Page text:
Thaiving: Why Simulation Punishes Everyone

by Absolute Thai Football


In Thailand’s World Cup qualifier against Australia, the normally phlegmatic Mark Schwarzer felt compelled to Tweet:
“First time tonight I have every played on when a player has gone down ‘injured’ we just have had enough of the constant diving and acting!”
Ironically, this was a genuine injury, acknowledged by the Fulham stopper:
” {The} Thai player WAS injured, which I apologised to him and their coach. It was the only time in the game where they were injured for real!”
This wasn’t the jolt. That the Thai players’ actions seemed perfectly acceptable to us was. Weekly we see diving, time wasting and stretcher processions received with little negative reaction. Whilst there is an ironic count from the crowd for poleaxed players ready to leap to their feet, simulation and time wasting are condoned by a lack of disapproval. Of course it’s a global canker. It is a power play, like a small child pushing their parents, testing the boundaries.
Whilst TPL walk offs have stopped, incredibly, they are not outlawed if they are under 15 minutes. Truesports, not the FA, have stopped it.They, understandably, won’t delay later programmes until football dummies have stopped being thrown out of prams.
So, if it is accepted and acceptable,where is the harm? Referees feel genuine concern for players appearing injured and fans are more relieved that a player is uninjured than angry at being conned. The bear baiting atmosphere and chants of “bury him where he falls!” I used to hear on the Kippax are a legacy of hate we have left behind. Could it even give Thai teams an advantage by breaking up the game, collecting free kicks in strategic places? The problem is, it doesn’t. Prone players assume games will stop and possession be returned. Divers know there is always a next time if the referee doesn’t buy it now. But, whilst this is indulged here, a player running to berate a referee for ignoring his broken legs will get him a card, not a smile in other countries.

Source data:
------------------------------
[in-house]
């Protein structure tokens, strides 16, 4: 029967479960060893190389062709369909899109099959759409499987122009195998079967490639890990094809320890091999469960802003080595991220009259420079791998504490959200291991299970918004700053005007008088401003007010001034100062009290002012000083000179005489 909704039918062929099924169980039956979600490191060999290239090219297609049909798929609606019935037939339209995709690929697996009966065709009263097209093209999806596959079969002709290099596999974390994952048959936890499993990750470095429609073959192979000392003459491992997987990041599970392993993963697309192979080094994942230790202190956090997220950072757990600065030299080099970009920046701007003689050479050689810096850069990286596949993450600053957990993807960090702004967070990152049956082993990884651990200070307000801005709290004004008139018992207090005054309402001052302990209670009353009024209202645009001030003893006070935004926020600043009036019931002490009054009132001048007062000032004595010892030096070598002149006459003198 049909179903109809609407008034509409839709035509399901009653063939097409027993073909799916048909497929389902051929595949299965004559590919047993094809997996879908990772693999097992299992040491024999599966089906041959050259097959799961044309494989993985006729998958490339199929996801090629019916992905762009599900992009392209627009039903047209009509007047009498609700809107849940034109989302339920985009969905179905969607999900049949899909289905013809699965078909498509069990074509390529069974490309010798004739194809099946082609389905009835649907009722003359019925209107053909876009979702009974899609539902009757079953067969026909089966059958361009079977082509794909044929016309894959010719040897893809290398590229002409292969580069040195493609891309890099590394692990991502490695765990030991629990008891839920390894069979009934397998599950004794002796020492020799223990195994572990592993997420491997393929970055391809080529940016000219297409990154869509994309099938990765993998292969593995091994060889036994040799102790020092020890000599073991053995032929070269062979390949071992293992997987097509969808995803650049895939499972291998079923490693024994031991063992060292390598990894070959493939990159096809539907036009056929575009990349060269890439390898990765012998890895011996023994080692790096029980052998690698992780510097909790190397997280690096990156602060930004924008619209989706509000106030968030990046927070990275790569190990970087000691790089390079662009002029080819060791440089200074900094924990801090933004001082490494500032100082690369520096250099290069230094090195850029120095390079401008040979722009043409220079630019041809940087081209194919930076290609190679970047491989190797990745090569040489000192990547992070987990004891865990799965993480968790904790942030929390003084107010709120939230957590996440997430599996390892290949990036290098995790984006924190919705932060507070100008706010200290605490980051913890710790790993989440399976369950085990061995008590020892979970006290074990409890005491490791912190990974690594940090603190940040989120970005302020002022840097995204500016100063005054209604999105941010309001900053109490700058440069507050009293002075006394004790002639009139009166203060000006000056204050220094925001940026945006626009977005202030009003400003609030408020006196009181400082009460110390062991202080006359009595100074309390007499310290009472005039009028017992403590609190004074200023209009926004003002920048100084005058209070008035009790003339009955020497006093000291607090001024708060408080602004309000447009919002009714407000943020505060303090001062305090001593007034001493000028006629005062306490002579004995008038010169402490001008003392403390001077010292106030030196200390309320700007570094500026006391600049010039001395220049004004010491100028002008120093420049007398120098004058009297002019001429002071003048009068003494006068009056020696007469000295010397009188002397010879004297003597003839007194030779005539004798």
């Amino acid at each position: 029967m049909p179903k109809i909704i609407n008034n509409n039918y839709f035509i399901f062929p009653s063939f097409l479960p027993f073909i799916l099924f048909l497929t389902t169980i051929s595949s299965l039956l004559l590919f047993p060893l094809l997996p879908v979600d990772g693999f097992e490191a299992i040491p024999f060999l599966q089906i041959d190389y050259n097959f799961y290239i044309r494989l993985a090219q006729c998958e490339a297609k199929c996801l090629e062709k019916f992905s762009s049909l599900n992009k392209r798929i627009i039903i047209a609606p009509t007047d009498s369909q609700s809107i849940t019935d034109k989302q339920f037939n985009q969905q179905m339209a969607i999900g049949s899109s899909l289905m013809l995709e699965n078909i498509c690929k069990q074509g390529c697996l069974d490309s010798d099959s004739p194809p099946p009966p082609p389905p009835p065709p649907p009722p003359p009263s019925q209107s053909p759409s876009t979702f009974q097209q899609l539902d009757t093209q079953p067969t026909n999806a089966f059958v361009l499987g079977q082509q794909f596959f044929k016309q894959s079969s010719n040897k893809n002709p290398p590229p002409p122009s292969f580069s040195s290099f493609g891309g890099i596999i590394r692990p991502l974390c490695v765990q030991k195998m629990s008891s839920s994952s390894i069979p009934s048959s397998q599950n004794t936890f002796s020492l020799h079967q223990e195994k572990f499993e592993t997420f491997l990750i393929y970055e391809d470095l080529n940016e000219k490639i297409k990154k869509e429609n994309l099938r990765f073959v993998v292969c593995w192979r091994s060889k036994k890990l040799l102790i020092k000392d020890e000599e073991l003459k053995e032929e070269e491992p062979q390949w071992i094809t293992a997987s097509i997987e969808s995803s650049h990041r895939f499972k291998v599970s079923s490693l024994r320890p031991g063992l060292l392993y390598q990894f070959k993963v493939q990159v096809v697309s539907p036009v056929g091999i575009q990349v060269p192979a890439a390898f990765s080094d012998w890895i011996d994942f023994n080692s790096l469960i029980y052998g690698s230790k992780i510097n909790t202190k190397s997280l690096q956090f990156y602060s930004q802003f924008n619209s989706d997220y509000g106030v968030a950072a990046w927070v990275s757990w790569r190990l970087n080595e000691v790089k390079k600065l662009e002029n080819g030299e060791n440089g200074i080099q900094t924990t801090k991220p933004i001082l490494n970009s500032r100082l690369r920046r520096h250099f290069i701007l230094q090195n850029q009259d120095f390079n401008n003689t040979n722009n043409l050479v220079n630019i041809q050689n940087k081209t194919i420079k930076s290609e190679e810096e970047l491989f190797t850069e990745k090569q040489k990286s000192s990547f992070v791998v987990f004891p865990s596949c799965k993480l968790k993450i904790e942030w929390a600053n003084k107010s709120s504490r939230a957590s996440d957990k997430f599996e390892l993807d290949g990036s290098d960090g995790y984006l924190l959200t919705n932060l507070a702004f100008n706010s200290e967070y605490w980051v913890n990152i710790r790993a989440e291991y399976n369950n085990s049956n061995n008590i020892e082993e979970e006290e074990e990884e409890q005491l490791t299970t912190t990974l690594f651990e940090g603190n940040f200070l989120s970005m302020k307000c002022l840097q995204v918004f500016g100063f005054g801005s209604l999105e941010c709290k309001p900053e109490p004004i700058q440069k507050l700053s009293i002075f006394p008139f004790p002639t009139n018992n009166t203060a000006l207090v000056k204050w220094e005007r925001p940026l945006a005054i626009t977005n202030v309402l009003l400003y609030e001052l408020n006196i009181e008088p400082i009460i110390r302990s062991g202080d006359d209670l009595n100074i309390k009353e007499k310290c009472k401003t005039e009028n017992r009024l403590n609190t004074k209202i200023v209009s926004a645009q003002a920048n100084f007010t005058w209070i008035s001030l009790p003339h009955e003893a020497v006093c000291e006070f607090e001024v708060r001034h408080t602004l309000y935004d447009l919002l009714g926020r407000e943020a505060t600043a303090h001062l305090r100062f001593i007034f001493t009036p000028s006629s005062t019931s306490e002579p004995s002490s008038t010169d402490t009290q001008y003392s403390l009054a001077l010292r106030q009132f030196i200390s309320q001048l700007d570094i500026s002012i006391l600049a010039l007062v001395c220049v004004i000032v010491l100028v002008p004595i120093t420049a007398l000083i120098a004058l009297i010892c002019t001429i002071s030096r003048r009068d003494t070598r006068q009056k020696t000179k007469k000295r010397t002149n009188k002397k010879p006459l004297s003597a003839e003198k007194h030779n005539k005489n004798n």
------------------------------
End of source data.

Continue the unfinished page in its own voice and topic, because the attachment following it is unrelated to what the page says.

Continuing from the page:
So what to do? Officials, not players, must decide when to stop play and games must only pause for head clashes or obvious impact injuries, whilst yellow cards must be dished out for theatrics. Give a stretchered player five minutes on the touchline to recover ( FIFA wouldn’t allow this of course, unless we found vast reserves of oil) and fans must show their own team they support players who fight through the pain, or at least feel some before going off.
The defeat against Australia was telling. A lethargic Australian team were there for the taking and, like the victory against Oman, they should have been passed to death. The Thaiving dissipated the home team’s performance, galvanized the Australians with a feeling of injustice and broke up the Thai’s rhythm. Thailand rose ten FIFA places last year. Let’s play to our strengths to root out the opposition’s weaknesses. Otherwise we will become our own worst enemy.